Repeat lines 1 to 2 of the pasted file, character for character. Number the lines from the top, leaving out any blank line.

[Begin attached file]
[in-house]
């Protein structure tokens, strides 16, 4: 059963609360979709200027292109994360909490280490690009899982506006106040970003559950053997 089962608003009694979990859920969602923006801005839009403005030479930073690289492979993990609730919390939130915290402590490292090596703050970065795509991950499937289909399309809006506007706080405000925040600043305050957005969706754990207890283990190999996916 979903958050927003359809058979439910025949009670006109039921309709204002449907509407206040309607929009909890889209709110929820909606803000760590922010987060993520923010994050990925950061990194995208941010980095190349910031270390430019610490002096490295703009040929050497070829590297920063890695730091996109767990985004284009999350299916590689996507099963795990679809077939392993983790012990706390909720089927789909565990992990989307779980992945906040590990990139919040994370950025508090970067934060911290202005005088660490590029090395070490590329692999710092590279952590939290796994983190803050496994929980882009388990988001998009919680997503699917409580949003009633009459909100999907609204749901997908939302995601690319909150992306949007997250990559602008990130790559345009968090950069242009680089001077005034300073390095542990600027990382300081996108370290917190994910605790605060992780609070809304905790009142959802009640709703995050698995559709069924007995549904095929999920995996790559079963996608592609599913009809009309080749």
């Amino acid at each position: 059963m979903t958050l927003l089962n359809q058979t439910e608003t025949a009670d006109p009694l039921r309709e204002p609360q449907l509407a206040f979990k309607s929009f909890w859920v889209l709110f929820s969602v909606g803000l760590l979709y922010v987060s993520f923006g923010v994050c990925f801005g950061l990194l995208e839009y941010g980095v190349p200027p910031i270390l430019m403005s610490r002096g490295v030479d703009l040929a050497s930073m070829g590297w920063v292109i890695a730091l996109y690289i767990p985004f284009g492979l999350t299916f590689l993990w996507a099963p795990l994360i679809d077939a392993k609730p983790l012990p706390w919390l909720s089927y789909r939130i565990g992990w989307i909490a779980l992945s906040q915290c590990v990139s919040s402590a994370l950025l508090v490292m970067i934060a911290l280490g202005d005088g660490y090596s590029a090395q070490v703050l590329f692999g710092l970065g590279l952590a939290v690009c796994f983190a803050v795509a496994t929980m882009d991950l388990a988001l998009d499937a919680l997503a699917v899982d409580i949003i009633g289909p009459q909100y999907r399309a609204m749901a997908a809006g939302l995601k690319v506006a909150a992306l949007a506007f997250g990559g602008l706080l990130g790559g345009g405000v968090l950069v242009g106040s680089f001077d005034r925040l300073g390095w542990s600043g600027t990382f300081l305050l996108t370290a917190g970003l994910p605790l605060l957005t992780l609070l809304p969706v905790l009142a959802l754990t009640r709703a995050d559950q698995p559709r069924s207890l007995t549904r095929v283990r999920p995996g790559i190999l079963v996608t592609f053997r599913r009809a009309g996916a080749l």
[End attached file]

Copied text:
[in-house]
């Protein structure tokens, strides 16, 4: 059963609360979709200027292109994360909490280490690009899982506006106040970003559950053997 089962608003009694979990859920969602923006801005839009403005030479930073690289492979993990609730919390939130915290402590490292090596703050970065795509991950499937289909399309809006506007706080405000925040600043305050957005969706754990207890283990190999996916 979903958050927003359809058979439910025949009670006109039921309709204002449907509407206040309607929009909890889209709110929820909606803000760590922010987060993520923010994050990925950061990194995208941010980095190349910031270390430019610490002096490295703009040929050497070829590297920063890695730091996109767990985004284009999350299916590689996507099963795990679809077939392993983790012990706390909720089927789909565990992990989307779980992945906040590990990139919040994370950025508090970067934060911290202005005088660490590029090395070490590329692999710092590279952590939290796994983190803050496994929980882009388990988001998009919680997503699917409580949003009633009459909100999907609204749901997908939302995601690319909150992306949007997250990559602008990130790559345009968090950069242009680089001077005034300073390095542990600027990382300081996108370290917190994910605790605060992780609070809304905790009142959802009640709703995050698995559709069924007995549904095929999920995996790559079963996608592609599913009809009309080749």